CONCLUSIONS:Associations with S.zooepidemicus corroborate previous research, but an independent effect of NHS has not been reported previously. The possibility that there are individual pathogenic species within this group should be considered. Further work is required to identify S.zooepidemicus subtypes and NHS species associated with disease. Closer monitoring of the respiratory health of horses entering training for the first time is likely to be valuable.
- Non-invasive determination of atrial fibrillation cycle length by atrial color tissue Doppler imaging in horses. [JOURNAL ARTICLE]
- Equine Vet J 2013 Jun 6.
REASONS FOR PERFORMING STUDY: Atrial fibrillation cycle length (AFCL) is an indicator of atrial electrical remodeling during atrial fibrillation (AF).
OBJECTIVES:To compare invasively measured AFCL from an intra-atrial electrogram (AFCLEGM ) to non-invasively measured AFCL by atrial colour tissue Doppler imaging (AFCLTDI ).
STUDY DESIGN:Prospective descriptive clinical study.
METHODS:Measurements were performed in 31 episodes of AF or flutter in 29 horses (588 ± 61 kg, 9 ± 3 years) admitted for transvenous electrical cardioversion. AFCLEGM was measured from an intra-cardiac electrogram using a bipolar sensing/pacing electrode inserted in the right atrium. AFCLTDI was measured from atrial colour tissue velocity curves in 5 regions: (1) left atrial free wall from a right parasternal 4-chamber view, (2) left atrial free wall from a short-axis view, (3) left atrial free wall from a left parasternal long-axis view, (4) interatrial septum and (5) right atrial dorsal wall near the tuberculum intervenosum. AFCLEGM and AFCLTDI from the 5 regions were compared using a one-way repeated measures analysis of variance with Bonferroni correction for multiple comparisons and calculation of the Bland-Altman mean bias and limits of agreement of AFCLEGM and AFCLTDI .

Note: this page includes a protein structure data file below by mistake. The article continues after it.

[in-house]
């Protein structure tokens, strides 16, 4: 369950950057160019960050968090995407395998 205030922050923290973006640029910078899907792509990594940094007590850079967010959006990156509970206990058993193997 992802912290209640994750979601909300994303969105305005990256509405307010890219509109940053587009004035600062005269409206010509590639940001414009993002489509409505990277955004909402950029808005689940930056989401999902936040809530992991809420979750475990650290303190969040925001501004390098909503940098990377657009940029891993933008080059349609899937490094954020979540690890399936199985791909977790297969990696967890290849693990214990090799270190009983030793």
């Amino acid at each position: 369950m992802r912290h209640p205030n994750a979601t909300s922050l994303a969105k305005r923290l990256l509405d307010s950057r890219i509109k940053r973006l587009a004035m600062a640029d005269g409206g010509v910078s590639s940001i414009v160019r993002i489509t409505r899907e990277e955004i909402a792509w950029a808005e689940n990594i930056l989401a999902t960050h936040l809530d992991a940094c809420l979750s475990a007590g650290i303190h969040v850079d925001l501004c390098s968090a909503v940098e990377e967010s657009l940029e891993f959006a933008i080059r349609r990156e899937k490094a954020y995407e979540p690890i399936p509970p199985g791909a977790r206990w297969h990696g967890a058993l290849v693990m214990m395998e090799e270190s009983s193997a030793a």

RESULTS:AFCLEGM was 161 ± 18 ms in 29 AF episodes. Two horses showed atrial flutter and had an AFCLEGM of 244 and 324 ms. The mean bias between AFCLTDI and AFCLEGM ranged from -18 ms to +9 ms depending on the atrial wall region. AFCLTDI was significantly shorter in the left atrial free wall from the right parasternal 4-chamber view and short-axis view compared to the other regions (P<0.001).
CONCLUSIONS:TDI allows non-invasive measurement of AFCL in horses with AF and is able to identify spatial differences within the equine atria. AFCL may be an important variable to study AF pathophysiology or the effect of anti-arrhythmic drugs.
- Science in brief: The likely role of the central nervous system in bilateral tendinopathy and tendon healing. [Editorial]
- Equine Vet J 2013 Jul; 45(4):401-2.
- Science in brief: Resolving tendon inflammation. A new perspective. [Editorial]
- Equine Vet J 2013 Jul; 45(4):398-400.
- Biosecurity at equestrian competitions: Olympic legacy? [Editorial]
- Equine Vet J 2013 Jul; 45(4):396-7.